Whether or not you are looking to move, it’s important to declutter on a regular basis.
Our stuff can weigh us down and affect our health.
While recently cleaning out the shelves in my closet, I found some old CD cases from when I was a teenager and the dust on it made me break out into hives. I was breathing in that dust every time I walked into my closet.
Navigating a chronic illness makes it difficult to find the energy and motivation to declutter. I find myself asking:
- If I pack up those items to donate, will I not be able to drive or type tomorrow?
- If I push too hard, will I run out of energy tomorrow?
- Will this small task really make a difference in my space?
However, I’ve learned that less is more when it comes to stuff. The fewer things I have to dust and manage as inventory means more energy for what matters most.
And less is more when it comes to pushing my body. I can’t do a lot in one day.
However, I can take small steps to declutter my space that will still make a dent in the long run.
My Decluttering Journey
As a teen, my mom would occasionally ask me if there were any items I wanted to donate. But I tended to keep all my clothes and my toys just went into the basement.
I still laugh when I think about the college freshman moving into the dorm who had their parents haul a trailer with all of their stuff to move in. I compared myself to them and thought at least I’m not that bad with all of my stuff.
However, I packed two vehicles full of boxes of clothes and furniture. My freshman dorm room was packed in so tightly you couldn’t see the wall anywhere above the floor.
I moved back and forth every summer in college and during grad school until I got married.
When I got my first apartment, and lived by myself I bought a bunch of organizing bins. I was hoping that the systems would help me stay organized.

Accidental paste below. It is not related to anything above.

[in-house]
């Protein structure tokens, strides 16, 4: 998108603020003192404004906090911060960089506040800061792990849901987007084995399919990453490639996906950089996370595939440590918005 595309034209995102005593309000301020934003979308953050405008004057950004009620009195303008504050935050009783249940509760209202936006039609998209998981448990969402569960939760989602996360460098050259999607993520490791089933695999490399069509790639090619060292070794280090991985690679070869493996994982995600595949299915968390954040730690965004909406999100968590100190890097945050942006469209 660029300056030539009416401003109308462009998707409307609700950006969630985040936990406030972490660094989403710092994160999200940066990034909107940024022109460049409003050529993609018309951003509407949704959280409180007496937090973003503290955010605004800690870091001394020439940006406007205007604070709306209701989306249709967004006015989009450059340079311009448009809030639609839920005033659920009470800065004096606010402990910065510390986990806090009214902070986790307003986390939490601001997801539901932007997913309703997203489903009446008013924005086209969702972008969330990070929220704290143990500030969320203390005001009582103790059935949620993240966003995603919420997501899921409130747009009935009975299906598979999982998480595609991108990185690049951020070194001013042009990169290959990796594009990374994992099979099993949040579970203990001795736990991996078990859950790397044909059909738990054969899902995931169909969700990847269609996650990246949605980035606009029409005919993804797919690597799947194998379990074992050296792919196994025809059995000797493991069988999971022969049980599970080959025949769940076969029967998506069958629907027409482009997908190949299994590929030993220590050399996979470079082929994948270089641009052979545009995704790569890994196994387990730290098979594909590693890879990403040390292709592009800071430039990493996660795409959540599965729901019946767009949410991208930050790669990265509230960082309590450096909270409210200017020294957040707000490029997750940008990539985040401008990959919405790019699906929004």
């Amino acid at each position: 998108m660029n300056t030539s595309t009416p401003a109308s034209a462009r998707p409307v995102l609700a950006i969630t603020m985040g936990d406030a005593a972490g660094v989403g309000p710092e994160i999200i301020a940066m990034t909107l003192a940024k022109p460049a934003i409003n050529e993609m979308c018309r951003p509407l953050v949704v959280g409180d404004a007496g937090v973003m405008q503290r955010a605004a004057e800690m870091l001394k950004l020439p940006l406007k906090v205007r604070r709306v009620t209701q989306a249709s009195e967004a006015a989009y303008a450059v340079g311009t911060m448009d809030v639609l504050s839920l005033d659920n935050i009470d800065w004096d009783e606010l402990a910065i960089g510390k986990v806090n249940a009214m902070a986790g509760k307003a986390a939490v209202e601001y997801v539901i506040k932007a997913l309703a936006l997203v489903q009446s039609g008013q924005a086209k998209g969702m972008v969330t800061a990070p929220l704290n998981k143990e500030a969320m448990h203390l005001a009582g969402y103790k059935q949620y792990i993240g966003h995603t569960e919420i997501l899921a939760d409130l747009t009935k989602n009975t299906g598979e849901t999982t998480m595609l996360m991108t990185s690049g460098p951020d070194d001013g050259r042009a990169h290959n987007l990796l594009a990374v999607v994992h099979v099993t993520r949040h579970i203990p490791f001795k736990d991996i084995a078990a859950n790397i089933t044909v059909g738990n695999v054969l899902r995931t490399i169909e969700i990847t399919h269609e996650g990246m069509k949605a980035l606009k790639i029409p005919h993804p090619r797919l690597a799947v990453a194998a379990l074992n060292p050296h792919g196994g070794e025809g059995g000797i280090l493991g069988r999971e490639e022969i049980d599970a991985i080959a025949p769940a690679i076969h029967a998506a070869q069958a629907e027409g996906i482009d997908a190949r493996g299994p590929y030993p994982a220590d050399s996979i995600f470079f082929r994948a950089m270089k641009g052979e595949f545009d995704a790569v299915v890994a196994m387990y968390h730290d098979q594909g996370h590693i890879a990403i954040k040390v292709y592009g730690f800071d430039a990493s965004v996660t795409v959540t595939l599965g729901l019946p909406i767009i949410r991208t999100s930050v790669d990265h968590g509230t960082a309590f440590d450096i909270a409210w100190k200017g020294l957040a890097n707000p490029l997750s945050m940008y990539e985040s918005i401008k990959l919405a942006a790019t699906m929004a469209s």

But those bins were overflowing with things that I didn’t actually use regularly.
But by the time I was 25, I realized that the secret to being organized was to declutter regularly.
I began by reading a few of the popular decluttering and books and they were really helpful.
The first time I decluttered I primarily just got rid of stuff that I hadn’t used in the last year or so.
The second time I decluttered, I got rid of a few of my just in case items and duplicates, and I got a little bit better about being honest with myself about what I actually didn’t use.
However, what really helped me declutter was asking myself a few questions and trying to figure out what I was keeping that represented a fantasy self of who I no longer was.
I also heard and decluttering expert say that if you can replace item for at least $20 or less then I could get rid of it without having to worry about replacing it. And that gave me a lot of freedom.
So let’s break down some of these concepts.
Grab What You Don’t Use
The first time I did an intentional pass at decluttering, I merely grabbed items I didn’t think I had used in the past year.
Stop… see how hard I’m being on myself. Merely.
I’m still working on seeing myself with compassion and I hope pausing to point that out will help you too!
I got a few trunk loads and had to move less out of my apartment back to my parent’s house that summer.
I continued to accumulate.
I began to remove just in case duplicates. You see, I was the youngest grandchild on both sides and when my grandmas passed away, I was handed down a lot of their housewares, furniture, and other items. I was given two households of stuff! I felt guilty passing it along because it was high quality but I had to ask myself what I liked better. From there, I was able to get rid of what I didn’t need.
Ask Whoever You Live With
Then, as I was getting ready to get married, I did another pass getting rid of what I didn’t use but then I asked my fiance what he thought I didn’t use.
Warning: Do this when you are mentally prepared to feel criticized. I found it hard to accept his thoughts graciously.
I was definitely defensive at times about what I wanted to keep, but it helped to get an outside perspective.
Once I turned all my hangers backwards to see what I actually wore, but it just turned into me ensuring I actually wore everything at least once and I used it like a checklist. I really did like all the clothes I had.
This time, I’m digging deeper into my emotional attachments to items to see why I’m holding on.
Be Honest With Yourself
Let’s talk about scarcity mindset. I realized that I forced myself to use a lot of products (or keep them because I told myself I was going to use them.)
I had an epiphany that it’s okay to not like things.
It’s okay to be done with things.
And now I can pass them on.
I don’t know why I put the unnecessary pressure on myself to like certain items. I think I was scared I would run out of what I did like and I wanted a back up plan. I’m not in that position anymore.